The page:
Docs

UK Dept of Culture to abolish UK Film Council

The UK government's agency to support and nurture homegrown film talent is set to be abolished, says a proposal by government culture secretary Jeremy Hunt. The 'Review of Arms Length Bodies' proposes to end the UK Film Council and establish a more direct and less bureaucratic relationship between the Department for Culture, Media and Sport and the British Film Institute. Chairman and CBE of the UK Film Council, Tim Bevan, responded to the proposal saying: 'Abolishing the most successful film support organization the UK has ever had is a bad decision, imposed without any consultation or evaluation.' Since the council was formed in 2000 it has invested over £160m into over 900 films, which include docs such as Touching the Void and Man on Wire.'Our immediate priority now is to press the Government to confirm that the funding levels and core functions that are needed to underpin British film are locked-in, especially at a time when filmmakers and film companies need more support than ever as they make the challenging transition into the digital age. To that end, we will work with the DCMS over the summer to identify how they can guarantee both continuity and safe harbor for British film,' says Bevan.
July 26, 2010

The UK government’s agency to support and nurture homegrown film talent is set to be abolished, says a proposal by government culture secretary Jeremy Hunt. The ‘Review of Arms Length Bodies’ proposes to end the UK Film Council and establish a more direct and less bureaucratic relationship between the Department for Culture, Media and Sport and the British Film Institute. Chairman and CBE of the UK Film Council, Tim Bevan, responded to the proposal saying: ‘Abolishing the most successful film support organization the UK has ever had is a bad decision, imposed without any consultation or evaluation.’ Since the council was formed in 2000 it has invested over £160m into over 900 films, which include docs such as Touching the Void and Man on Wire.’Our immediate priority now is to press the Government to confirm that the funding levels and core functions that are needed to underpin British film are locked-in, especially at a time when filmmakers and film companies need more support than ever as they make the challenging transition into the digital age. To that end, we will work with the DCMS over the summer to identify how they can guarantee both continuity and safe harbor for British film,’ says Bevan.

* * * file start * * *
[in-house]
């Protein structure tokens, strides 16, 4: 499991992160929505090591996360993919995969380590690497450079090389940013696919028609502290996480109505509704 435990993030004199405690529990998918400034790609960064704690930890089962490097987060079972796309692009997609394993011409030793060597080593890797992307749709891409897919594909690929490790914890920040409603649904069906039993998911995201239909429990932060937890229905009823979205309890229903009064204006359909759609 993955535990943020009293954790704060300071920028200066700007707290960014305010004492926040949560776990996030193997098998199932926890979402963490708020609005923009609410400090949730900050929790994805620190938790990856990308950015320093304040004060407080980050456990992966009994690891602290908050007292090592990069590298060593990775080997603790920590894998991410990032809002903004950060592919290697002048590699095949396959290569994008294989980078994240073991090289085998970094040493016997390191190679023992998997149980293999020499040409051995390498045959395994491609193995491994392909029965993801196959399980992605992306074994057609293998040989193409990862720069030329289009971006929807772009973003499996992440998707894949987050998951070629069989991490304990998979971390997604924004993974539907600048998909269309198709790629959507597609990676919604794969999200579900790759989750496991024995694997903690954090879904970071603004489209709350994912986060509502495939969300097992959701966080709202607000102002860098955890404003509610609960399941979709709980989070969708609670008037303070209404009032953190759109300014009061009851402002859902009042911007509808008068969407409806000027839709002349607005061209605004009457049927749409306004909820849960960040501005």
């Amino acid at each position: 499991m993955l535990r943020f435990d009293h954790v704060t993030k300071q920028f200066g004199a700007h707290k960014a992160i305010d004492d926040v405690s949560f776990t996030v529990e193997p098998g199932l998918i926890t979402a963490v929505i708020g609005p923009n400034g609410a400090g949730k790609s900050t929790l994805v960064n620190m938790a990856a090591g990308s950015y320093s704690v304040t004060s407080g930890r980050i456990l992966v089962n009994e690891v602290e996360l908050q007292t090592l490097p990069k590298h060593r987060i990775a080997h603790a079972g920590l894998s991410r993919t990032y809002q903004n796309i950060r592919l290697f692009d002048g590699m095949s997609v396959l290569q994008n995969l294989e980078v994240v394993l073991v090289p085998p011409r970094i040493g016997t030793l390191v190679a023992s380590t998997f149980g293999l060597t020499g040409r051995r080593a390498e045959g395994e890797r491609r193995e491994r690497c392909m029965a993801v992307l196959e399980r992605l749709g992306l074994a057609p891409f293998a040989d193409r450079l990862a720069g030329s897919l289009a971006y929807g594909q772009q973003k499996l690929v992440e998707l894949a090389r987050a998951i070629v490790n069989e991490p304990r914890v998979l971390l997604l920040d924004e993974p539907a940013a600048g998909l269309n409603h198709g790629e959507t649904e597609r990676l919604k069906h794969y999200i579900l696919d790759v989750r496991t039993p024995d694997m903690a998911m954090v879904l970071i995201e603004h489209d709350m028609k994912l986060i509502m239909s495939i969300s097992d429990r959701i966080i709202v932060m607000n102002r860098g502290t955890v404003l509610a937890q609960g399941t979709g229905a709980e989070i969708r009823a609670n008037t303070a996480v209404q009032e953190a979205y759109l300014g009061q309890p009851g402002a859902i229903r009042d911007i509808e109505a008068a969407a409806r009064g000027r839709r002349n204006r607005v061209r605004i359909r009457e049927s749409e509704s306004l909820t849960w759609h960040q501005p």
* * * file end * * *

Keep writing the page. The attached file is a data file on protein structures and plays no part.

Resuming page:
About The Author
Selina Chignall joins the realscreen team as a staff writer. Prior to working with rs, she covered lobbying activity at Hill Times Publishing. She also spent a year covering the Hill as a journalist with iPolitics. Her beat focused on youth, education, democratic reform, innovation and infrastructure. She holds a Master of Arts in Journalism from Western University and a Honours Bachelor of Arts from the University of Toronto.

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